DELARAM, Afghanistan — There was little hint of Christmas day when the sun rose over this barren military base.
The Marines had their missions lined up: to protect trucks carrying wheat seeds to farmers from a Taliban attack; to link up with the Afghan police to track a Taliban leader believed to be hiding the nearby mountains; and to continue building new facilities to provide creature comforts on this base, part of U.S. military push into new parts of Afghanistan.
But as the day wore on, platoon commanders tacked on a new mission — to make sure every Marine had the chance to call home.
"It's important for the morale of my boys," explained Lt. Phil Gilreath, 23, of Kingwood, Texas, a platoon commander.
Marines are used to being away from home on Christmas. About 40 percent of those stationed here have been to Iraq or Afghanistan before or have missed the holiday due to training.
The Marines, the 3rd Battalion, 8th Marine Regiment based out of Camp Lejeune, N.C., are stationed in Farah province, one of Afghanistan's most difficult regions, an area where Taliban forces not only fight but also sell opium poppy to finance their operations.
In the days leading up to Christmas, some Marines put up small Christmas trees or lined their cold tents with holiday lights. Others spent their evenings watching Christmas movies on their laptops. Some stared at care packages, waiting until Thursday to open them.
In the chow tent, someone lined the electrical cords powering the fluorescent lights with candy canes. During Christmas breakfast, the New York Giants were playing the Carolina Panthers on one of the few televisions on base. One by one, troops walked in and wished the others a Merry Christmas. One quipped: "Honestly, it was nice to not go Christmas shopping this year."
By midmorning, Gilreath lined up his troops in front of a group of Humvees for the first patrol of the day. As his men put on their gear, one Marine asked everyone out loud: "In a Christmas story, what was Ralphie's little brother's name?" It stumps everyone. "Come on, he is the funniest part of the movie," the soldier insisted.
No one could answer. So another simply announced Feliz Navidad to everyone.
Gilreath, who is on his first deployment, then walked his troops through the day's missions. "Then we'll call it a day. Merry Christmas," he told them. As they drove off base and toward one of the province's few paved roads, Lance Cpl Matt Keefe, 21, of Chesterfield, Mass., said this was his third straight Christmas away from home. The first time he was in training, the second he was deployed in Africa and this year he is nearly two months into his rotation in Afghanistan.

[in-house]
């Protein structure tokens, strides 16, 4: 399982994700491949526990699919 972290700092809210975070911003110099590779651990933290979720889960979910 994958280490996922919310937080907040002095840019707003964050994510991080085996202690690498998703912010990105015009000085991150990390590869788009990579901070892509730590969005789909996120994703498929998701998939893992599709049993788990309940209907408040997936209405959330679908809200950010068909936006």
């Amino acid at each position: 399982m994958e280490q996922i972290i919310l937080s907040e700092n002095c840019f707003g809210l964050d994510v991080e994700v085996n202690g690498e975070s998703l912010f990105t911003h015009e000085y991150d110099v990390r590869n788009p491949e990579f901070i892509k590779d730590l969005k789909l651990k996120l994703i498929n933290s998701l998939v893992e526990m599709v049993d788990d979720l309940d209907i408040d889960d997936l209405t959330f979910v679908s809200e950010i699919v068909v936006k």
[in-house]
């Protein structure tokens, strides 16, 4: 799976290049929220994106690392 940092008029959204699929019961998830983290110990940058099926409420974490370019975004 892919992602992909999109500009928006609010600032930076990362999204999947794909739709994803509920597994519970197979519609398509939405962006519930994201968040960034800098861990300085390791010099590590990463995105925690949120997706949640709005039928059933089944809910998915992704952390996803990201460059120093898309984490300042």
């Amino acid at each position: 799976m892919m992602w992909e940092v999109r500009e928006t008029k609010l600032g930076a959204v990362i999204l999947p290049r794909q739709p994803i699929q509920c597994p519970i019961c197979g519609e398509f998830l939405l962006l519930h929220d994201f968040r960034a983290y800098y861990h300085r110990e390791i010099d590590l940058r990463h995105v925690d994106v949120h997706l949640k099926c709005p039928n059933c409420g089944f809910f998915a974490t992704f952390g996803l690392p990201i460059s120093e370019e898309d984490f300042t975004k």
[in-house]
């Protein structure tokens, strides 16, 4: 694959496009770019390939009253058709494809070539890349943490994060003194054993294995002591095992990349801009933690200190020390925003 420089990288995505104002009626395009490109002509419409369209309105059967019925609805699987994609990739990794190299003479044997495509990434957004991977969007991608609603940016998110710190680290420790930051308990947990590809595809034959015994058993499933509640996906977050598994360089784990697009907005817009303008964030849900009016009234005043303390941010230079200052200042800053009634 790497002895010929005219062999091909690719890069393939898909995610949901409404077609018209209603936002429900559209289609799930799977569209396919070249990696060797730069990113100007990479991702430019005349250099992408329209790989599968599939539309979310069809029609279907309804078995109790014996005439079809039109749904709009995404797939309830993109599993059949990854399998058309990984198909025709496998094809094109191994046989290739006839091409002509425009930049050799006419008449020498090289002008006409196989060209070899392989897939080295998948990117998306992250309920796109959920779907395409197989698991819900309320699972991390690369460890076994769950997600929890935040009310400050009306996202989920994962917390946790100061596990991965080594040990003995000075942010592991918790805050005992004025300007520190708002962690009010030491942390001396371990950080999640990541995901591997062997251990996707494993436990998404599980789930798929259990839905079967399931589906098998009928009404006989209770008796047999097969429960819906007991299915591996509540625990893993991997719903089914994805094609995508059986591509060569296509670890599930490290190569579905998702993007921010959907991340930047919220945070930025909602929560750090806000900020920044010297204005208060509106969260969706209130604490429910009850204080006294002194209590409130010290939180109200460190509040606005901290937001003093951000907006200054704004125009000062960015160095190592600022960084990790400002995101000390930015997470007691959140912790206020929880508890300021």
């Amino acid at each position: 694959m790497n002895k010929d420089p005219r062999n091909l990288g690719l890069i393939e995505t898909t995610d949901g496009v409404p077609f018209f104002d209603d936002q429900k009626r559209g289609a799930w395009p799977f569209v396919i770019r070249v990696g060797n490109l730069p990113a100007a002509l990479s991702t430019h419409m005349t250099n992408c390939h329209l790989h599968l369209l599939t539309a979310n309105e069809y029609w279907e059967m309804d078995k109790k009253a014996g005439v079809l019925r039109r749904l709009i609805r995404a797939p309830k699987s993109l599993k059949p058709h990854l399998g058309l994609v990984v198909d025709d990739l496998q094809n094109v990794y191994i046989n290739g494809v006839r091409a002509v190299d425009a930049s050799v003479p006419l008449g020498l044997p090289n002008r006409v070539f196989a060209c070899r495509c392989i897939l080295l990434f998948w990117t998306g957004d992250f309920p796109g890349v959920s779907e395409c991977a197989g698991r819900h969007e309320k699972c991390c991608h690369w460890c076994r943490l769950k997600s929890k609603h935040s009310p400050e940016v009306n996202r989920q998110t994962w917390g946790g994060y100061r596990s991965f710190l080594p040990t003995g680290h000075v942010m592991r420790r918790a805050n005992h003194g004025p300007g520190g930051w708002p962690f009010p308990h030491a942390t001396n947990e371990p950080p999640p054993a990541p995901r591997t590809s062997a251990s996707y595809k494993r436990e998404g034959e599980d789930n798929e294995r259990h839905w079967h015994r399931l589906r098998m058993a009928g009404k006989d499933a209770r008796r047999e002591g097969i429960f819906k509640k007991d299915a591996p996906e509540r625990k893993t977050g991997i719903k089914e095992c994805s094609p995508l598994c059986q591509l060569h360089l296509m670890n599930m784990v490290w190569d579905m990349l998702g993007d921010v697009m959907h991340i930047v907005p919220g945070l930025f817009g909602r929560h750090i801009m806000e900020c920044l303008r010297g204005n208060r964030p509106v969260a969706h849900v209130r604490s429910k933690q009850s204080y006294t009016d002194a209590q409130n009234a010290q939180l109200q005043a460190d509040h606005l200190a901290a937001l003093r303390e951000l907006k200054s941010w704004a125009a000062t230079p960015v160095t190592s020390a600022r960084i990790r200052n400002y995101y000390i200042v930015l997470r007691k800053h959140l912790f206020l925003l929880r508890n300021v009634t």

"I can't wait to have an actual Christmas," Keefe said.
About an hour in, a Humvee broke down, a common problem here as armored vehicles outfitted for Iraq's flatter conditions encounter Afghanistan's rougher terrain. Transmission fluid leaked from the chassis, and eventually the drive shaft fell off. The troops hooked the vehicle to the back of another and headed back to the base. They scrapped the original mission.
Instead, they headed to the center of Delaram to meet residents and quietly gather intelligence. As Gilreath's troops handed out candy from the thousands of care packages they received for Christmas, intelligence officers spotted a man they suspected knew about Taliban activity. But he refused to help.
Gilreath also needed to buy credit for his local cell phone, which he uses to talk to his counterparts in the Afghan National police. He used the occasion to talk to the shop owner about what is happening in the city.
The squad got back in time for an early Christmas dinner, consisting of a turkey patty, stuffing, mashed potatoes, vegetables and pie. They toasted with Welch's sparking grape juice, each announcing in turn how long he had left in the Marines.
Later, Navy Chaplain Steven Unger, 50, of Springdale, Arkansas led about 15 Marines in a church service in the base conference room. They read Psalm 96 and sang Silent Night. For communion, Unger used bread and grape juice from the chow hall.
Around the base, Marines called home, some hunched over and others pacing in front of large sandbags. They asked if the children got the presents, told their families they missed them and insisted they were safe and well.
Some, like Gilreath, have local cell phones. The rest must wait in line for two satellite phones on base to talk to their families, and most are limited to 15 minutes a week. The connections often fail. Regardless, by 8 p.m. 27 people had signed up to use a phone.
Gilreath used his own money to buy $40 in phone credit. As the sun set in Afghanistan and rose for Christmas morning in the United States, he walked off to call his wife and two-year-old daughter and wished them a Merry Christmas.
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